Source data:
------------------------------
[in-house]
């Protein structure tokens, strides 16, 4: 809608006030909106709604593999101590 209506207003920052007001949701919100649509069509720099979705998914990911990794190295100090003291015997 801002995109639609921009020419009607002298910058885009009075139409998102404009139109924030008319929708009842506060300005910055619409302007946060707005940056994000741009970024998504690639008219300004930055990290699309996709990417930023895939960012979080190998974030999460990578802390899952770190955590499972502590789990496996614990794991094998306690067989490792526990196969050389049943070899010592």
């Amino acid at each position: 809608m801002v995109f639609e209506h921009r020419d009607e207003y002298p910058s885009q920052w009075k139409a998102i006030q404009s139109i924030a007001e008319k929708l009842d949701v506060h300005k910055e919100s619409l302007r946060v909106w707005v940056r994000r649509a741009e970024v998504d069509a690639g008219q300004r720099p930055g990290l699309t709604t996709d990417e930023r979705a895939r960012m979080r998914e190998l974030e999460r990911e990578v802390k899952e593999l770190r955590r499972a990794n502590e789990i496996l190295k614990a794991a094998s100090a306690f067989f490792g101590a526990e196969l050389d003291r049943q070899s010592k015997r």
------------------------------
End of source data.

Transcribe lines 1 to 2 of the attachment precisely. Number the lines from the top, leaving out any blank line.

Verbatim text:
[in-house]
């Protein structure tokens, strides 16, 4: 809608006030909106709604593999101590 209506207003920052007001949701919100649509069509720099979705998914990911990794190295100090003291015997 801002995109639609921009020419009607002298910058885009009075139409998102404009139109924030008319929708009842506060300005910055619409302007946060707005940056994000741009970024998504690639008219300004930055990290699309996709990417930023895939960012979080190998974030999460990578802390899952770190955590499972502590789990496996614990794991094998306690067989490792526990196969050389049943070899010592």